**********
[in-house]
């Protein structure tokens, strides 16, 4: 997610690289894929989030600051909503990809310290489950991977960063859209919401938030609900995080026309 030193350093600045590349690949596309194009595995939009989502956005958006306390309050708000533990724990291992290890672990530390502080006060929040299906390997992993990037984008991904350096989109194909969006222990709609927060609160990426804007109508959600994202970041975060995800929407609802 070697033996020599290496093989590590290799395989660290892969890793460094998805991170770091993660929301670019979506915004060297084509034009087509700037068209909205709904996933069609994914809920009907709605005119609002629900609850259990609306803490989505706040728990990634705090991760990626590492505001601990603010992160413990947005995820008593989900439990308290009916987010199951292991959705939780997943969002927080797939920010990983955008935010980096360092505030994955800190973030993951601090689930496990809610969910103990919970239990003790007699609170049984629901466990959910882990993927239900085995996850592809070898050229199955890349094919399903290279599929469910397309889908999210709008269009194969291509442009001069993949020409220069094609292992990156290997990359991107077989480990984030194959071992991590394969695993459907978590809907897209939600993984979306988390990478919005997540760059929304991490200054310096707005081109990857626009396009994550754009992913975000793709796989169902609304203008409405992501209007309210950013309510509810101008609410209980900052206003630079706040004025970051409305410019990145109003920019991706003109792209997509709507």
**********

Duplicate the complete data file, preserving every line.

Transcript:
[in-house]
């Protein structure tokens, strides 16, 4: 997610690289894929989030600051909503990809310290489950991977960063859209919401938030609900995080026309 030193350093600045590349690949596309194009595995939009989502956005958006306390309050708000533990724990291992290890672990530390502080006060929040299906390997992993990037984008991904350096989109194909969006222990709609927060609160990426804007109508959600994202970041975060995800929407609802 070697033996020599290496093989590590290799395989660290892969890793460094998805991170770091993660929301670019979506915004060297084509034009087509700037068209909205709904996933069609994914809920009907709605005119609002629900609850259990609306803490989505706040728990990634705090991760990626590492505001601990603010992160413990947005995820008593989900439990308290009916987010199951292991959705939780997943969002927080797939920010990983955008935010980096360092505030994955800190973030993951601090689930496990809610969910103990919970239990003790007699609170049984629901466990959910882990993927239900085995996850592809070898050229199955890349094919399903290279599929469910397309889908999210709008269009194969291509442009001069993949020409220069094609292992990156290997990359991107077989480990984030194959071992991590394969695993459907978590809907897209939600993984979306988390990478919005997540760059929304991490200054310096707005081109990857626009396009994550754009992913975000793709796989169902609304203008409405992501209007309210950013309510509810101008609410209980900052206003630079706040004025970051409305410019990145109003920019991706003109792209997509709507």